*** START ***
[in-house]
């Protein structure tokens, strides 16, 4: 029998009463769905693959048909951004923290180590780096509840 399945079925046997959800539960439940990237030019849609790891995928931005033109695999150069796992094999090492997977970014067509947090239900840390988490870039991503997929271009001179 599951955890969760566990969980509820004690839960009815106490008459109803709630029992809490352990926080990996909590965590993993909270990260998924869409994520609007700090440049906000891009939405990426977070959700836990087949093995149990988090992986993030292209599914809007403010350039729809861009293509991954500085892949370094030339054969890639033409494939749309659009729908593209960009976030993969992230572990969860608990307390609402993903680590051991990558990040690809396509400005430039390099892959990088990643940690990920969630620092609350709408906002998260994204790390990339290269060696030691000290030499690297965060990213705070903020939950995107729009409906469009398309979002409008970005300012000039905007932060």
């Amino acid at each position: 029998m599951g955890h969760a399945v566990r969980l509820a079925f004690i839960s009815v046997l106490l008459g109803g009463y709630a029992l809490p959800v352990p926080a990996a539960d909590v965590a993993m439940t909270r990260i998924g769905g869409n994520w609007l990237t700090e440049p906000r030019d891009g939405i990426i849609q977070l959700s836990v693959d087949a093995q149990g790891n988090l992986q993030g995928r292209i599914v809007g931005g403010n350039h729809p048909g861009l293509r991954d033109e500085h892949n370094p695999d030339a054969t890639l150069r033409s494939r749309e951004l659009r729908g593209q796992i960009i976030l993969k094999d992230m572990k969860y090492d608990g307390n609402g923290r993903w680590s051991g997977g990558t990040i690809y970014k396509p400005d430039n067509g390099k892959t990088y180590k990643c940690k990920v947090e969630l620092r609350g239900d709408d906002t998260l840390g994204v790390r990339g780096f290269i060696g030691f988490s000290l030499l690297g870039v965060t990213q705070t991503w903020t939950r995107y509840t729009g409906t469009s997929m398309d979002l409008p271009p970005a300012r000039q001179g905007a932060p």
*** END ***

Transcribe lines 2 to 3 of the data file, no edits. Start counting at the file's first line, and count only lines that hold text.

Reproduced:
């Protein structure tokens, strides 16, 4: 029998009463769905693959048909951004923290180590780096509840 399945079925046997959800539960439940990237030019849609790891995928931005033109695999150069796992094999090492997977970014067509947090239900840390988490870039991503997929271009001179 599951955890969760566990969980509820004690839960009815106490008459109803709630029992809490352990926080990996909590965590993993909270990260998924869409994520609007700090440049906000891009939405990426977070959700836990087949093995149990988090992986993030292209599914809007403010350039729809861009293509991954500085892949370094030339054969890639033409494939749309659009729908593209960009976030993969992230572990969860608990307390609402993903680590051991990558990040690809396509400005430039390099892959990088990643940690990920969630620092609350709408906002998260994204790390990339290269060696030691000290030499690297965060990213705070903020939950995107729009409906469009398309979002409008970005300012000039905007932060």
């Amino acid at each position: 029998m599951g955890h969760a399945v566990r969980l509820a079925f004690i839960s009815v046997l106490l008459g109803g009463y709630a029992l809490p959800v352990p926080a990996a539960d909590v965590a993993m439940t909270r990260i998924g769905g869409n994520w609007l990237t700090e440049p906000r030019d891009g939405i990426i849609q977070l959700s836990v693959d087949a093995q149990g790891n988090l992986q993030g995928r292209i599914v809007g931005g403010n350039h729809p048909g861009l293509r991954d033109e500085h892949n370094p695999d030339a054969t890639l150069r033409s494939r749309e951004l659009r729908g593209q796992i960009i976030l993969k094999d992230m572990k969860y090492d608990g307390n609402g923290r993903w680590s051991g997977g990558t990040i690809y970014k396509p400005d430039n067509g390099k892959t990088y180590k990643c940690k990920v947090e969630l620092r609350g239900d709408d906002t998260l840390g994204v790390r990339g780096f290269i060696g030691f988490s000290l030499l690297g870039v965060t990213q705070t991503w903020t939950r995107y509840t729009g409906t469009s997929m398309d979002l409008p271009p970005a300012r000039q001179g905007a932060p």